Healthcare watchdogs have identified a potential public safety risk in the automatic registration of nurses coming from the European Union (EU). They have indicated automatic registration may be unsafe, as it allows nurses and midwives who have not practiced in decades to be registered without any competency checks.
The Nursing and Midwifery Council’s (NMC) submission to MPs states: “Under the conditions of automatic recognition enshrined in the Directive, we are required to recognise a nurse or midwife’s qualification even if they have been out of practice for a significant length of time. We believe that this poses a public protection risk.”
The NMC’s figures show that in 2015/16, 9,388 nurses and midwives registered to come work in the UK from other EU countries, compared with 3,137 registrations in 2011/12.
Currently, competency tests involving practical exams are only carried out if staff are coming to Britain from countries outside of the EU. The difference stems from the EU directive to support freedom of movement within the EU.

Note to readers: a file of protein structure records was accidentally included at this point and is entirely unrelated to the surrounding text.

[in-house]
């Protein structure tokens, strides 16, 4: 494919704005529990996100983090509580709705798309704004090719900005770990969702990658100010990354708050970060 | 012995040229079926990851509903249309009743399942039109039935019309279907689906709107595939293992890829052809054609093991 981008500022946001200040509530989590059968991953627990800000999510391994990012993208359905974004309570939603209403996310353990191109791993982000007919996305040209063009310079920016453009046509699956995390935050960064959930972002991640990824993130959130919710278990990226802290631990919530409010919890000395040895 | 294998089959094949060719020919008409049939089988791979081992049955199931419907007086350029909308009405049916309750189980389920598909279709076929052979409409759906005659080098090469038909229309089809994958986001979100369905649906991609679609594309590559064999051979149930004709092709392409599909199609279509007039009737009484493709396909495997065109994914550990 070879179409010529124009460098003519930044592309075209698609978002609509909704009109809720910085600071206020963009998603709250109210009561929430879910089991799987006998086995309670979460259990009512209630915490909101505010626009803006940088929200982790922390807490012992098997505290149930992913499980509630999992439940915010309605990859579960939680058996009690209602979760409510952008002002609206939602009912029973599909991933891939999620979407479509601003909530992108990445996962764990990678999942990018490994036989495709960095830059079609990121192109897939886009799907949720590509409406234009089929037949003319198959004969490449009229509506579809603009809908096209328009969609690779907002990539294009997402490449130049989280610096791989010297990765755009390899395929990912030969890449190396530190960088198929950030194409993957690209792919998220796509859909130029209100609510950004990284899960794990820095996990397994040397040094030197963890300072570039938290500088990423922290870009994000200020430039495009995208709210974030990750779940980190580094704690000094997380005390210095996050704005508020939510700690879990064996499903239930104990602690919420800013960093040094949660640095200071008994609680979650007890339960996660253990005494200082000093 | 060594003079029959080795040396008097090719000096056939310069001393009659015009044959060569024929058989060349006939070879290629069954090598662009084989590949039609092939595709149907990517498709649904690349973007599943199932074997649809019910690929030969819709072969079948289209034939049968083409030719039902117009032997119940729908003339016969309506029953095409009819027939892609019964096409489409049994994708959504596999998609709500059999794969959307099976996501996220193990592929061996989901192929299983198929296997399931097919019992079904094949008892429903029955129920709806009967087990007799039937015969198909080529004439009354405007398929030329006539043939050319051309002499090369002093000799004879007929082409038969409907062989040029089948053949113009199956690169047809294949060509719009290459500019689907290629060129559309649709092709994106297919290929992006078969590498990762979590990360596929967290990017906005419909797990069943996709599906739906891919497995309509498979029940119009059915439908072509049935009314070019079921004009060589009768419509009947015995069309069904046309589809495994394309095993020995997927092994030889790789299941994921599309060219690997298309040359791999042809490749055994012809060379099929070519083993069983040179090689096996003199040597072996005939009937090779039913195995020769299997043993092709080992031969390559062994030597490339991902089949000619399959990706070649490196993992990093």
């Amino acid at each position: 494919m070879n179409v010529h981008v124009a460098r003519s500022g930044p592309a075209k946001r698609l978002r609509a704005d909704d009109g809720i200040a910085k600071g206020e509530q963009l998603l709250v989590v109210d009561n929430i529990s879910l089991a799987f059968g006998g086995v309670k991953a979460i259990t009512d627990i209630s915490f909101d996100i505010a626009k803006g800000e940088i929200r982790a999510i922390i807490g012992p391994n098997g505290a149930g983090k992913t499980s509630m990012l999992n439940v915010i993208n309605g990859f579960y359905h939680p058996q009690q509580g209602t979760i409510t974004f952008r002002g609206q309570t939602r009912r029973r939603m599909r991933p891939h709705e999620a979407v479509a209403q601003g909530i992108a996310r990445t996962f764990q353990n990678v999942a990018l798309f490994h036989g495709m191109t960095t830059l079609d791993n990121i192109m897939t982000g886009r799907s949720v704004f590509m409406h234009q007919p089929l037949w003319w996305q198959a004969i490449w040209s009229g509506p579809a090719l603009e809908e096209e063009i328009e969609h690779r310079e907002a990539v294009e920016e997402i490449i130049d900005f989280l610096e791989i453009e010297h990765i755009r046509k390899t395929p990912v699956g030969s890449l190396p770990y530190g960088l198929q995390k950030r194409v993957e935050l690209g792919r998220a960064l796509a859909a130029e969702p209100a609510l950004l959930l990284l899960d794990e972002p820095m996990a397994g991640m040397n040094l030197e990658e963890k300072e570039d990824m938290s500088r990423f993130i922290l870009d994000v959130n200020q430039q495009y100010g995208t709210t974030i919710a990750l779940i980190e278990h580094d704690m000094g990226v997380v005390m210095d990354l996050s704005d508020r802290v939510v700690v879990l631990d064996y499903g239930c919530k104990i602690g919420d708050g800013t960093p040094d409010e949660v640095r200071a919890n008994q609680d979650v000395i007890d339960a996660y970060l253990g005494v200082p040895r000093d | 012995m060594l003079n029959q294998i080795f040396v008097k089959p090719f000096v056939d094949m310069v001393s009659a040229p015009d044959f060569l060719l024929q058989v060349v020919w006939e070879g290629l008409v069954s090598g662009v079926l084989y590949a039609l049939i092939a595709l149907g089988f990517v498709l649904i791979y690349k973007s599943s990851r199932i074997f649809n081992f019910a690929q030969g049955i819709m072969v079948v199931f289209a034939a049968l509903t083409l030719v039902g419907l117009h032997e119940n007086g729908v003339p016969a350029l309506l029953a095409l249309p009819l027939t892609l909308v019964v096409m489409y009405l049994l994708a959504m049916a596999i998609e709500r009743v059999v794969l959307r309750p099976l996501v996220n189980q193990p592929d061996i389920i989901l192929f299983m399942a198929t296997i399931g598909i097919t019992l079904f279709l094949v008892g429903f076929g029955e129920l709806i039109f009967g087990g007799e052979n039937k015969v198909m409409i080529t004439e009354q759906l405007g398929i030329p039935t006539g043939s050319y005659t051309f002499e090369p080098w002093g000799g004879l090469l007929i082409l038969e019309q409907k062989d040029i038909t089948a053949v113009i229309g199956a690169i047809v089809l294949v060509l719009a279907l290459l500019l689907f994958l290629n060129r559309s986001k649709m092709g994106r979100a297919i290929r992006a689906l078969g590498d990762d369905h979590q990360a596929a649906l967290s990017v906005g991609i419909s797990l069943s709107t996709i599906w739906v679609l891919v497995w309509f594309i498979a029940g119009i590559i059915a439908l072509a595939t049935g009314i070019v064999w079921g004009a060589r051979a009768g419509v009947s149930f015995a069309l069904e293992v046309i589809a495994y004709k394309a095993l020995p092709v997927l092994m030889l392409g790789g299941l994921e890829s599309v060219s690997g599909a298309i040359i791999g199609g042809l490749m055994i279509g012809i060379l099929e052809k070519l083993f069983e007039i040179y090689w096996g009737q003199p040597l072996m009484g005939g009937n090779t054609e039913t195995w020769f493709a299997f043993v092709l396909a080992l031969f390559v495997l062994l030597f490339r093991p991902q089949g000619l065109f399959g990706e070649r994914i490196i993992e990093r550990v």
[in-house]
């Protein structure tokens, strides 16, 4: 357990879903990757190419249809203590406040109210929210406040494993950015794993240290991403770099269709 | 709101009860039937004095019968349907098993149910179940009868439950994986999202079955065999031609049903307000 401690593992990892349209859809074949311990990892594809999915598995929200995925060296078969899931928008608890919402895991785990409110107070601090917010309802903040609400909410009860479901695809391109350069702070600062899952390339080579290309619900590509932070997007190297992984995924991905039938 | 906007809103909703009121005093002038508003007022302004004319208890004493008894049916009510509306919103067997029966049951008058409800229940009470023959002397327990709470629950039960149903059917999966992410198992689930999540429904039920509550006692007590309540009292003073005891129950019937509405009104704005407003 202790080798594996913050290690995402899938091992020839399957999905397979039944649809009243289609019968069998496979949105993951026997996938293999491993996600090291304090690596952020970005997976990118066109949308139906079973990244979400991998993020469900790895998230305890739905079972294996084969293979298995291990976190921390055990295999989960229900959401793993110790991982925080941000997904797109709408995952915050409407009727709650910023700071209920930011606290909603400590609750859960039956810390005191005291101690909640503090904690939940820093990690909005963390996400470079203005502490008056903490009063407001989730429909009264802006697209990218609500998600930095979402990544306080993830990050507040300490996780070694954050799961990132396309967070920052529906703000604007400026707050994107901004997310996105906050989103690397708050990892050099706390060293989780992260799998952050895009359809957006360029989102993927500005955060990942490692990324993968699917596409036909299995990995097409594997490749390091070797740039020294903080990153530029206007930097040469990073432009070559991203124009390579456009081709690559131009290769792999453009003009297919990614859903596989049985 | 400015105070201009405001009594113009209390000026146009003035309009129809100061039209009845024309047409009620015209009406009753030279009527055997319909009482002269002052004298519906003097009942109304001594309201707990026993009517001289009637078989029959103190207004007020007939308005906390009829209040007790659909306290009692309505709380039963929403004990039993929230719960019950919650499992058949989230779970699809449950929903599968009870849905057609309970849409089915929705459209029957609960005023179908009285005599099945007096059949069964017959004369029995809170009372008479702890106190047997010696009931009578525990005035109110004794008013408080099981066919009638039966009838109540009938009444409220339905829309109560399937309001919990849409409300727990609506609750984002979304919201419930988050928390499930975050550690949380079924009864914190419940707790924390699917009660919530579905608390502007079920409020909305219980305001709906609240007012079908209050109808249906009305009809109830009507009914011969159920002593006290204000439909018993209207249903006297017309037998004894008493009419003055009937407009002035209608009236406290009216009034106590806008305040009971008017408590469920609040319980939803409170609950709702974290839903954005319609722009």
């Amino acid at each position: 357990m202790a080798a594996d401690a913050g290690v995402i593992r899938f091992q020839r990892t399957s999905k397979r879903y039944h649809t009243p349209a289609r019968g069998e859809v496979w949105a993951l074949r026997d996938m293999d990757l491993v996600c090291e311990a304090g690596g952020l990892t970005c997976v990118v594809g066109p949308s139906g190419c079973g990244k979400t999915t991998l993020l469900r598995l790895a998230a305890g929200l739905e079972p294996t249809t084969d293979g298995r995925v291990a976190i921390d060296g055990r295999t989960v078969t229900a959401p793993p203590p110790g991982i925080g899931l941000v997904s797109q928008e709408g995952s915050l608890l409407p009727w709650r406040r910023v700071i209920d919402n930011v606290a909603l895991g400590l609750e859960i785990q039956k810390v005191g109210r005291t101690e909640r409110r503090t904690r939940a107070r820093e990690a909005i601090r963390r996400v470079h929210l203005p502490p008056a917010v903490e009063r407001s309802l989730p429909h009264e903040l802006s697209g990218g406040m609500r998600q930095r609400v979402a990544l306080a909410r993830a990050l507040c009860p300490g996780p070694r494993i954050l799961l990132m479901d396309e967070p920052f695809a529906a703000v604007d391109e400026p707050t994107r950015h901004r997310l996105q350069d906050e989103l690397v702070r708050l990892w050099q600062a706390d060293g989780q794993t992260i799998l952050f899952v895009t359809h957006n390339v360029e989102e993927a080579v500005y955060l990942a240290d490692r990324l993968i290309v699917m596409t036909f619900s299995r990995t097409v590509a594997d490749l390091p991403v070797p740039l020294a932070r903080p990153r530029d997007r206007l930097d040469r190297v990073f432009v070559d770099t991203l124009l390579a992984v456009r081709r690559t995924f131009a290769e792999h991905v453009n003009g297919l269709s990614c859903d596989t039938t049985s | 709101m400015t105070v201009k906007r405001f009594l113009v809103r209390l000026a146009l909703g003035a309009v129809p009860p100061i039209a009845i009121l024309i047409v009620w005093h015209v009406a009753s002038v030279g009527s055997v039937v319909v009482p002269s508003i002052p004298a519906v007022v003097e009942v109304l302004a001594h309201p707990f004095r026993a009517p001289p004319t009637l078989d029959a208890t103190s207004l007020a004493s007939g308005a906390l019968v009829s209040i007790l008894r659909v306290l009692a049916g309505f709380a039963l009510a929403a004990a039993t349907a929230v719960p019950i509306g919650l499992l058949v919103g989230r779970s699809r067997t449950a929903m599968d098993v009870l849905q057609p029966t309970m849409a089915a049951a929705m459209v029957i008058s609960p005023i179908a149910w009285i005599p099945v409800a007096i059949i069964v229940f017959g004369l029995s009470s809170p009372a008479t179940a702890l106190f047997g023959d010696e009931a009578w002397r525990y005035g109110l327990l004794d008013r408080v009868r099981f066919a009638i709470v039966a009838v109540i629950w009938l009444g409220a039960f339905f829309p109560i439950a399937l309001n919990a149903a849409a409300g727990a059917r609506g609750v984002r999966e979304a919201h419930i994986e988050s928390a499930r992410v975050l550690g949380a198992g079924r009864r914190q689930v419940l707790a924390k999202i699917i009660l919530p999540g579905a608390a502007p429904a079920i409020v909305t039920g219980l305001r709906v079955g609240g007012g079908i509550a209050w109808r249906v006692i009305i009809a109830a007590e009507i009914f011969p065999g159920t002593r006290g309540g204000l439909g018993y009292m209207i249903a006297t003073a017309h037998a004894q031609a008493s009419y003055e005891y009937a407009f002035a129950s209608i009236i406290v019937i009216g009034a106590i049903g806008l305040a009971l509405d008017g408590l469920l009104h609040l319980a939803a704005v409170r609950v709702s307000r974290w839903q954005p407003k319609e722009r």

In its submission to the inquiry, the General Medical Council (GMC) calls for rules on medics to be rewritten in order to close such loopholes for doctors coming to the UK from Europe.
The GMC submission states: “We would like to be able to check that doctors coming to practise here from Europe meet the same standards as those who qualify in the UK and outside Europe.”
However, all this comes at a time when it has been reported that 96% of hospitals have nursing shortages.
Jeremy Hunt MP, Secretary of State for Health, has been summoned to give evidence at the Health Committee amid warnings from Dr Sarah Wollaston, the committee’s chair, that Brexit poses an “exceptional challenge” to Britain’s systems of health and social care. Mr Hunt has repeatedly said that healthcare workers already working in Britain should be given assurances that they can stay, following Britain’s withdrawal from the European Union.